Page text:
Crop production on the Llano Estacado of the Texas High Plains has used precipitation and supplemental irrigation with water pumped from the Ogallala aquifer at rates that have far exceeded recharge for many years. Over 20% of the U.S. cotton (Gossypium hirsutum L.) crop is produced currently in this once vast grassland. Most of this cotton is produced in monoculture systems that are economically risky and contribute to wind-induced erosion and depletion of ground water resources. Although large numbers of cattle are found in this region, little integration of livestock and crop production exists. Integrated crop-livestock systems could improve nutrient cycling, reduce soil erosion, improve water management, interrupt pest cycles, and spread economic risk through diversification. Two whole-farm scale systems compared (1) a cotton monoculture typical of the region; and (2) an alternative integrated system that included cotton, forage, and Angus-cross stocker beef steers (initial body weight 249 kg). Steers grazed the perennial warm-season grass 'WW-B. Dahl' old world bluestem [Bothriochloa bladhii (Retz) S.T. Blake] in sequence with rye (Secale cereale L.) and wheat (Triticum aestivum L.) from January to mid-July when they were sent to the feedyard for finishing. Grass seed were harvested from bluestem in October. Cotton in the alternative system was grown in a two-paddock rotation with the wheat and rye. Cotton was harvested from both systems in October. At the end of 5 years, the alternative system reduced needs for supplemental irrigation by 23% and for nitrogen fertilizer by 40% compared with the conventional cotton monoculture. Fewer chemical inputs including pesticides were required by the alternative system. Soil with perennial grass pasture was lower in predicted soil erosion and was higher in soil organic carbon, aggregate stability, and microbial biomass than soil where continuous cotton was grown. Profitability was greater for the alternative system until cotton lint yields reached about 1500 kg ha-1 for the continuous cotton system. Differences between the systems became larger as depth to ground water increased. Systems that are less dependent on supplemental irrigation and less consumptive of non-renewable resources and energy-dependent chemical inputs appear possible, but further improvements are required to ensure sustainability of agricultural systems for the future in the Texas High Plains.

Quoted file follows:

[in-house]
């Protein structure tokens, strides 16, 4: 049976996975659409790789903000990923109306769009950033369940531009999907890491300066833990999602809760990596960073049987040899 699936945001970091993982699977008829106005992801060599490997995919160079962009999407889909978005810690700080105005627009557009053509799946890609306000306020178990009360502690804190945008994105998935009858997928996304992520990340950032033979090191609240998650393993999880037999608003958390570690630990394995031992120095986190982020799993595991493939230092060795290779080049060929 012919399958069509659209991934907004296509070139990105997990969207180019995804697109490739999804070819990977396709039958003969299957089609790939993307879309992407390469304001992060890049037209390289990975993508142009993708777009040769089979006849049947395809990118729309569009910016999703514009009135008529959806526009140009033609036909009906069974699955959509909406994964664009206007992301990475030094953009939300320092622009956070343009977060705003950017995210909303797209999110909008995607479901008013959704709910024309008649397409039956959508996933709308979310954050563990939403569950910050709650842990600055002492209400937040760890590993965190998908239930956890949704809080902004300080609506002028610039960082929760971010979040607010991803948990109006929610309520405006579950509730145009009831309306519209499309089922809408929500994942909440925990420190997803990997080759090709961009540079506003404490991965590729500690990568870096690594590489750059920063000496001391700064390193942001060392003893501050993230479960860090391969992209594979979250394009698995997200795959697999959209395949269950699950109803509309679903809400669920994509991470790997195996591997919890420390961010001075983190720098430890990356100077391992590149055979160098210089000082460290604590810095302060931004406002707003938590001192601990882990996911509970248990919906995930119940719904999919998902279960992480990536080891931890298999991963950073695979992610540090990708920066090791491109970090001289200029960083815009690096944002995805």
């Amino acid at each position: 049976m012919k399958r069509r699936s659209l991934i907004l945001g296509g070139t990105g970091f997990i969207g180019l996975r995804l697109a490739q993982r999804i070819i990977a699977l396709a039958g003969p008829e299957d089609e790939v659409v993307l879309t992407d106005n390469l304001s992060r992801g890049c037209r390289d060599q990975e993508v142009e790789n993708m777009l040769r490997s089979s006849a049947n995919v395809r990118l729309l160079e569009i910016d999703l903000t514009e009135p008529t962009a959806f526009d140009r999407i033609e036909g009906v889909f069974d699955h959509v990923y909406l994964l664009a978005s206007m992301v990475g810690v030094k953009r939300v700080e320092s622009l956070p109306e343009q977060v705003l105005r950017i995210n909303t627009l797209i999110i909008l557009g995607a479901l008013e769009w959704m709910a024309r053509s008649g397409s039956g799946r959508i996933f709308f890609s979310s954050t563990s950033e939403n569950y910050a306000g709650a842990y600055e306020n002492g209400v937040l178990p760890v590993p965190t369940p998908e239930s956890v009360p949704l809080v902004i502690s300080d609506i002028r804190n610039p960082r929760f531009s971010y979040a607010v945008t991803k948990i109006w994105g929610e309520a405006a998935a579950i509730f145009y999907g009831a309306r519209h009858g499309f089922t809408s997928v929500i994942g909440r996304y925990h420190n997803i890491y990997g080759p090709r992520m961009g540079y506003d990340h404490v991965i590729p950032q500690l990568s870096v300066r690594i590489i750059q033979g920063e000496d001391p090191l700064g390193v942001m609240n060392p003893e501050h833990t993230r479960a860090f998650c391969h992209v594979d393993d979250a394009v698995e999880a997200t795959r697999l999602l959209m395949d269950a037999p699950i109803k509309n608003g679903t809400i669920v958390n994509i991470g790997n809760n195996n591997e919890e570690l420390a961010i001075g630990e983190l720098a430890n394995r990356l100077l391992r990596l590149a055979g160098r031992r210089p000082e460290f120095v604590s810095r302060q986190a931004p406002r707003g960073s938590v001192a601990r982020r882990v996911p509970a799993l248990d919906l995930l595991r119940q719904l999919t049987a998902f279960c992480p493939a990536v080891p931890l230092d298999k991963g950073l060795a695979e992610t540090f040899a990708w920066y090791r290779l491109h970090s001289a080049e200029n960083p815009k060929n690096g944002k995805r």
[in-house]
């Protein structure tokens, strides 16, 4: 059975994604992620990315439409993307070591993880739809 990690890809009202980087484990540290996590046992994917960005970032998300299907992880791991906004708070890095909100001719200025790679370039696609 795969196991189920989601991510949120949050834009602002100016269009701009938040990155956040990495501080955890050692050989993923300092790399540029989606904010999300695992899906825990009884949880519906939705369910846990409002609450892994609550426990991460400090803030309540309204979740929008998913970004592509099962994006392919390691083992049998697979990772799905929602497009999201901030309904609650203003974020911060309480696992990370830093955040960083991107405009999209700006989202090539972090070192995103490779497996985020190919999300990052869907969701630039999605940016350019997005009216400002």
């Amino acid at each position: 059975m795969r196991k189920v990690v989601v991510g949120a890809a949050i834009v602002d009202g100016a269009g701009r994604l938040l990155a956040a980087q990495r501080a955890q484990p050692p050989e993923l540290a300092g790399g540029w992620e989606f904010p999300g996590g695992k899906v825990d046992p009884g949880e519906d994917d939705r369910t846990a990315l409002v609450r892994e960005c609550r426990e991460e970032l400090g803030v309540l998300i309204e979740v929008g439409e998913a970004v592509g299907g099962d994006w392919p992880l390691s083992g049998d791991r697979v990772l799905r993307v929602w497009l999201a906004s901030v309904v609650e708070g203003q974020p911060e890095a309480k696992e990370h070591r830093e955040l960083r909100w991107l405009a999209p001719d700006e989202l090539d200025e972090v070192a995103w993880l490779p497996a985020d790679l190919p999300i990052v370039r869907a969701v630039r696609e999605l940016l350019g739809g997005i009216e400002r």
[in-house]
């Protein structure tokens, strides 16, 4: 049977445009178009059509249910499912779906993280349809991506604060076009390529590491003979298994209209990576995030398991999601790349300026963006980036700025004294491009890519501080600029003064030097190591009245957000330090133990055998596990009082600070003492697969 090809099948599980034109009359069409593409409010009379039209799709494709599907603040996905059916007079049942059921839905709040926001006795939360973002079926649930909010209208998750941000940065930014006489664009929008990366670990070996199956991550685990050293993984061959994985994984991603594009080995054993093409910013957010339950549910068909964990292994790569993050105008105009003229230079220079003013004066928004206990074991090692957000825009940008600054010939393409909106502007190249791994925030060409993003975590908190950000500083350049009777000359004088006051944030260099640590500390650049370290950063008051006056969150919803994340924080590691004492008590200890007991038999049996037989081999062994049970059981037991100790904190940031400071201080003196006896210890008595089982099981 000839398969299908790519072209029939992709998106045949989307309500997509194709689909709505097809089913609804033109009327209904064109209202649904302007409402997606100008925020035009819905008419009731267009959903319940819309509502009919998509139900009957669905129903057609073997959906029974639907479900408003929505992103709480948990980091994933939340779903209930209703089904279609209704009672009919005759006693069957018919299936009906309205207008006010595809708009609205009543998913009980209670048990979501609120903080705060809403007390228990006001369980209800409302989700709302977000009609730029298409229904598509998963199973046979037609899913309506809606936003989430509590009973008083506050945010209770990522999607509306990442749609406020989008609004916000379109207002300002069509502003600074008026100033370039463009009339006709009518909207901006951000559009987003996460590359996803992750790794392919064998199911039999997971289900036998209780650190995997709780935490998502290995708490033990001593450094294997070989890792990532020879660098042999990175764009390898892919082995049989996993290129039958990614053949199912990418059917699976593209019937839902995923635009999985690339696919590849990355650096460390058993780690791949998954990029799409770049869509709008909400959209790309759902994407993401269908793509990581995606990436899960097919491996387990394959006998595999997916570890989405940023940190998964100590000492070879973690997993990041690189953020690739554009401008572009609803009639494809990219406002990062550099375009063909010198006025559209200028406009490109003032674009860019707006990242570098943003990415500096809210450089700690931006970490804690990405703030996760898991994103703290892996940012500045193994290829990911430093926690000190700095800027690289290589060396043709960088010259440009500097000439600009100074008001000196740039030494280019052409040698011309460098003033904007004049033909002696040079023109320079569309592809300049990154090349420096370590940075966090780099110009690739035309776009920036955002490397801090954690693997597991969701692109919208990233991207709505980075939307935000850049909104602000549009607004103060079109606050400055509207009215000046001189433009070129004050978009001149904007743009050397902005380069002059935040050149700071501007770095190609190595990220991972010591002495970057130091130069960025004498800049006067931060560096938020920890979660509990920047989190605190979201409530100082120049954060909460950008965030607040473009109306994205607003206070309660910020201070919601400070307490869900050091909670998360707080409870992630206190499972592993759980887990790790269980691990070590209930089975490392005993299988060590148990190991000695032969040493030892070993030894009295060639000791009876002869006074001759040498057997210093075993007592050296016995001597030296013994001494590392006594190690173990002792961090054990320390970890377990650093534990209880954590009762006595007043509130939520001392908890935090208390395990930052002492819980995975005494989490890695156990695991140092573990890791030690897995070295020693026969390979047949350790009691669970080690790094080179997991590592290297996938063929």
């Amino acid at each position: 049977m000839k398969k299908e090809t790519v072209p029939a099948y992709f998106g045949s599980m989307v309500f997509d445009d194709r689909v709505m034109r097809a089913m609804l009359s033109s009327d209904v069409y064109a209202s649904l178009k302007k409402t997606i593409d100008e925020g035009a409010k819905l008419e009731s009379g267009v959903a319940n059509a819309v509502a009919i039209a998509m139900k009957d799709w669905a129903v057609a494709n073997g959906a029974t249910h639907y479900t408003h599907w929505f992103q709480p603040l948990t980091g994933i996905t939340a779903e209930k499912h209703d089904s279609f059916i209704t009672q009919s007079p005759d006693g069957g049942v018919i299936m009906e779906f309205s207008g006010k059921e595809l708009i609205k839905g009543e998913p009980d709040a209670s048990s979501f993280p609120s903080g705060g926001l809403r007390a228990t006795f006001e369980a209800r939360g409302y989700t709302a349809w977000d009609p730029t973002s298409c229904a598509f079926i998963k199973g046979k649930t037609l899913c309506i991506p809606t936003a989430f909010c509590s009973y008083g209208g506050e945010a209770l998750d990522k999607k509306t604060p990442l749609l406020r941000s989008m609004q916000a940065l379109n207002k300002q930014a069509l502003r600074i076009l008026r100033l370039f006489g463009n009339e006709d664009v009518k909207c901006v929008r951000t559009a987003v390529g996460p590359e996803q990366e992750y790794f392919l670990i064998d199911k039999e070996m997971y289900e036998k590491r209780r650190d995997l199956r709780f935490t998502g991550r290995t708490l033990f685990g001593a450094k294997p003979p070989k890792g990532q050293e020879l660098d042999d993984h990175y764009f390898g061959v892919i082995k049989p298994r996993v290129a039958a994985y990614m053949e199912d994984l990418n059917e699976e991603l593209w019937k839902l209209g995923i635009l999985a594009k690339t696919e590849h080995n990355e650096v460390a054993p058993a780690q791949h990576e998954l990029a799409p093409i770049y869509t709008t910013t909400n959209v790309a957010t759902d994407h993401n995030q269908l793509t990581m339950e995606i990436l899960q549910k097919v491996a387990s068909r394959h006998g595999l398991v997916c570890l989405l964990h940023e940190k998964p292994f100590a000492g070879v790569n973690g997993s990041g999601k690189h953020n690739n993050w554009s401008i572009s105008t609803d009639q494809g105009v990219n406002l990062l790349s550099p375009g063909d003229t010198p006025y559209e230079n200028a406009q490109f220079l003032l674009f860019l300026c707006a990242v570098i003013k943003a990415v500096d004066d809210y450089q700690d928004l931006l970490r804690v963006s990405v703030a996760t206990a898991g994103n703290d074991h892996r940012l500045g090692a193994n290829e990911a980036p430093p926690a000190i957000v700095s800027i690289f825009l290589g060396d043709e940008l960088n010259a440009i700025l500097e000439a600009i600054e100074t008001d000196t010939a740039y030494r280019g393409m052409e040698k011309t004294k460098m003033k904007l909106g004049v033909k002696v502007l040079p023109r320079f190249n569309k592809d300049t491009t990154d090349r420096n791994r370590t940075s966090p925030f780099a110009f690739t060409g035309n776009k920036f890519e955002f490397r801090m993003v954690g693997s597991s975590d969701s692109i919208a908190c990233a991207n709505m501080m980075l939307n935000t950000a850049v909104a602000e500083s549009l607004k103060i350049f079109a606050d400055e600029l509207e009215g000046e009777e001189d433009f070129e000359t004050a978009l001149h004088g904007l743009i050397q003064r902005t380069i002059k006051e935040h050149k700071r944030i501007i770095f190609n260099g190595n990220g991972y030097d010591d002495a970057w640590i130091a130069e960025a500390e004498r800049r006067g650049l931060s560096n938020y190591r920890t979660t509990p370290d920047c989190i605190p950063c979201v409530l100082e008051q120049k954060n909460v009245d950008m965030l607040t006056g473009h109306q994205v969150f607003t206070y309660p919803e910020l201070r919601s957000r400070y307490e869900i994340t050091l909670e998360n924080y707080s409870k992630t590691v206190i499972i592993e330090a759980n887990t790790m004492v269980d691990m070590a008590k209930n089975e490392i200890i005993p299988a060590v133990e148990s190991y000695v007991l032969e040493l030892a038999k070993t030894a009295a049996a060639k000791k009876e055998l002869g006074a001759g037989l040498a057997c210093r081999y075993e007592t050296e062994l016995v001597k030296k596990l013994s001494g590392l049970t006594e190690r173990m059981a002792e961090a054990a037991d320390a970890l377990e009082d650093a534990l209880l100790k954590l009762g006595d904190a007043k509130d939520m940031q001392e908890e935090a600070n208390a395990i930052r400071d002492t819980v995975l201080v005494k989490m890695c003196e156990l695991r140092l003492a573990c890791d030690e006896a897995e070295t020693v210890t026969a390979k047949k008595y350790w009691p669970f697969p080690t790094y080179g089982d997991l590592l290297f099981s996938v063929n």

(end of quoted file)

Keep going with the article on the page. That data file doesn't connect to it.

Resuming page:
- Cropping and livestock systems
- Grazing systems
- Soil quality